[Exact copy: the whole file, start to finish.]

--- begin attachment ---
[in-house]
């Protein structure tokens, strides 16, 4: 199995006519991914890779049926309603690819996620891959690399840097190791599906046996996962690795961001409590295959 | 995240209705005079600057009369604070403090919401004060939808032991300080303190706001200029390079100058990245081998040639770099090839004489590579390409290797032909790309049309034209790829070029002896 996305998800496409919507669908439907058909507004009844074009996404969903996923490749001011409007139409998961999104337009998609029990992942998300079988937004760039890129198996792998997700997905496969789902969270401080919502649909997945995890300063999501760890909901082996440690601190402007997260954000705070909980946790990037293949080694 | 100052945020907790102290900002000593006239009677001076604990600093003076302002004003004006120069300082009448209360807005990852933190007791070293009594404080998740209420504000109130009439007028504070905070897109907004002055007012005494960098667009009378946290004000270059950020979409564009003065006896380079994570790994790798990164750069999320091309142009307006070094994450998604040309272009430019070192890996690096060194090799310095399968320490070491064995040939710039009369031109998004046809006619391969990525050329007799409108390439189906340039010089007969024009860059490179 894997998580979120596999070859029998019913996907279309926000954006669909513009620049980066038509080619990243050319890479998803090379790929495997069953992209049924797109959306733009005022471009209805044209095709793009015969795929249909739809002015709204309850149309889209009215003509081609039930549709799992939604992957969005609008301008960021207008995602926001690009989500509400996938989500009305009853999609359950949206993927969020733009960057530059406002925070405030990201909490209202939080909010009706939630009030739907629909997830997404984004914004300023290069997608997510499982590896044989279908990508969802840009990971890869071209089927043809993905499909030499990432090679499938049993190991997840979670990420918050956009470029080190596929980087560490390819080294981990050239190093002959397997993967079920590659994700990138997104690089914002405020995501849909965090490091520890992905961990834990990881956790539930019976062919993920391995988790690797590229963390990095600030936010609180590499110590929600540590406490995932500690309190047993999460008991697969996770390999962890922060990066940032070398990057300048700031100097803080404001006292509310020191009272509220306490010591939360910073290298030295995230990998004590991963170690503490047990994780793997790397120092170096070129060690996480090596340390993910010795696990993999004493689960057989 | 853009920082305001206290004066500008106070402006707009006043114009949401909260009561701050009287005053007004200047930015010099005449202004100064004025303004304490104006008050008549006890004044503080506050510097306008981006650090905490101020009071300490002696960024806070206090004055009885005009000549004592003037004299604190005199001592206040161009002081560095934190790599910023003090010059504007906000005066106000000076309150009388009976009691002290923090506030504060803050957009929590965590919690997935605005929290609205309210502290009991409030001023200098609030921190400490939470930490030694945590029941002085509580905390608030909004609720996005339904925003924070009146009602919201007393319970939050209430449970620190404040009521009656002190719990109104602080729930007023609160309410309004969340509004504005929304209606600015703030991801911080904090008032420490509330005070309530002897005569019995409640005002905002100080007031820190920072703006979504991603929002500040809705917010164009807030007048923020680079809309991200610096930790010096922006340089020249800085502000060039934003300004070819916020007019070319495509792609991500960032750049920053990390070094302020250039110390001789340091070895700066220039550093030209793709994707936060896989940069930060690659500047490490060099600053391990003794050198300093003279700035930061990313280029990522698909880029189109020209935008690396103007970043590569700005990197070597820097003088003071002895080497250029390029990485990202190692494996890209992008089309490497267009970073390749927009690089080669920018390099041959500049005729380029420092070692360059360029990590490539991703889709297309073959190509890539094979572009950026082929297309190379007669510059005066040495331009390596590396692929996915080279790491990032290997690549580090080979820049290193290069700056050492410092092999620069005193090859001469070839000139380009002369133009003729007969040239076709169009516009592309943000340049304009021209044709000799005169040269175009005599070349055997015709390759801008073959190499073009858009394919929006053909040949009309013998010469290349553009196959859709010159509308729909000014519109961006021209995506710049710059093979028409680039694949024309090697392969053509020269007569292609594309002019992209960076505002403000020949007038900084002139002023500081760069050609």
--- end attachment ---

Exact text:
[in-house]
């Protein structure tokens, strides 16, 4: 199995006519991914890779049926309603690819996620891959690399840097190791599906046996996962690795961001409590295959 | 995240209705005079600057009369604070403090919401004060939808032991300080303190706001200029390079100058990245081998040639770099090839004489590579390409290797032909790309049309034209790829070029002896 996305998800496409919507669908439907058909507004009844074009996404969903996923490749001011409007139409998961999104337009998609029990992942998300079988937004760039890129198996792998997700997905496969789902969270401080919502649909997945995890300063999501760890909901082996440690601190402007997260954000705070909980946790990037293949080694 | 100052945020907790102290900002000593006239009677001076604990600093003076302002004003004006120069300082009448209360807005990852933190007791070293009594404080998740209420504000109130009439007028504070905070897109907004002055007012005494960098667009009378946290004000270059950020979409564009003065006896380079994570790994790798990164750069999320091309142009307006070094994450998604040309272009430019070192890996690096060194090799310095399968320490070491064995040939710039009369031109998004046809006619391969990525050329007799409108390439189906340039010089007969024009860059490179 894997998580979120596999070859029998019913996907279309926000954006669909513009620049980066038509080619990243050319890479998803090379790929495997069953992209049924797109959306733009005022471009209805044209095709793009015969795929249909739809002015709204309850149309889209009215003509081609039930549709799992939604992957969005609008301008960021207008995602926001690009989500509400996938989500009305009853999609359950949206993927969020733009960057530059406002925070405030990201909490209202939080909010009706939630009030739907629909997830997404984004914004300023290069997608997510499982590896044989279908990508969802840009990971890869071209089927043809993905499909030499990432090679499938049993190991997840979670990420918050956009470029080190596929980087560490390819080294981990050239190093002959397997993967079920590659994700990138997104690089914002405020995501849909965090490091520890992905961990834990990881956790539930019976062919993920391995988790690797590229963390990095600030936010609180590499110590929600540590406490995932500690309190047993999460008991697969996770390999962890922060990066940032070398990057300048700031100097803080404001006292509310020191009272509220306490010591939360910073290298030295995230990998004590991963170690503490047990994780793997790397120092170096070129060690996480090596340390993910010795696990993999004493689960057989 | 853009920082305001206290004066500008106070402006707009006043114009949401909260009561701050009287005053007004200047930015010099005449202004100064004025303004304490104006008050008549006890004044503080506050510097306008981006650090905490101020009071300490002696960024806070206090004055009885005009000549004592003037004299604190005199001592206040161009002081560095934190790599910023003090010059504007906000005066106000000076309150009388009976009691002290923090506030504060803050957009929590965590919690997935605005929290609205309210502290009991409030001023200098609030921190400490939470930490030694945590029941002085509580905390608030909004609720996005339904925003924070009146009602919201007393319970939050209430449970620190404040009521009656002190719990109104602080729930007023609160309410309004969340509004504005929304209606600015703030991801911080904090008032420490509330005070309530002897005569019995409640005002905002100080007031820190920072703006979504991603929002500040809705917010164009807030007048923020680079809309991200610096930790010096922006340089020249800085502000060039934003300004070819916020007019070319495509792609991500960032750049920053990390070094302020250039110390001789340091070895700066220039550093030209793709994707936060896989940069930060690659500047490490060099600053391990003794050198300093003279700035930061990313280029990522698909880029189109020209935008690396103007970043590569700005990197070597820097003088003071002895080497250029390029990485990202190692494996890209992008089309490497267009970073390749927009690089080669920018390099041959500049005729380029420092070692360059360029990590490539991703889709297309073959190509890539094979572009950026082929297309190379007669510059005066040495331009390596590396692929996915080279790491990032290997690549580090080979820049290193290069700056050492410092092999620069005193090859001469070839000139380009002369133009003729007969040239076709169009516009592309943000340049304009021209044709000799005169040269175009005599070349055997015709390759801008073959190499073009858009394919929006053909040949009309013998010469290349553009196959859709010159509308729909000014519109961006021209995506710049710059093979028409680039694949024309090697392969053509020269007569292609594309002019992209960076505002403000020949007038900084002139002023500081760069050609």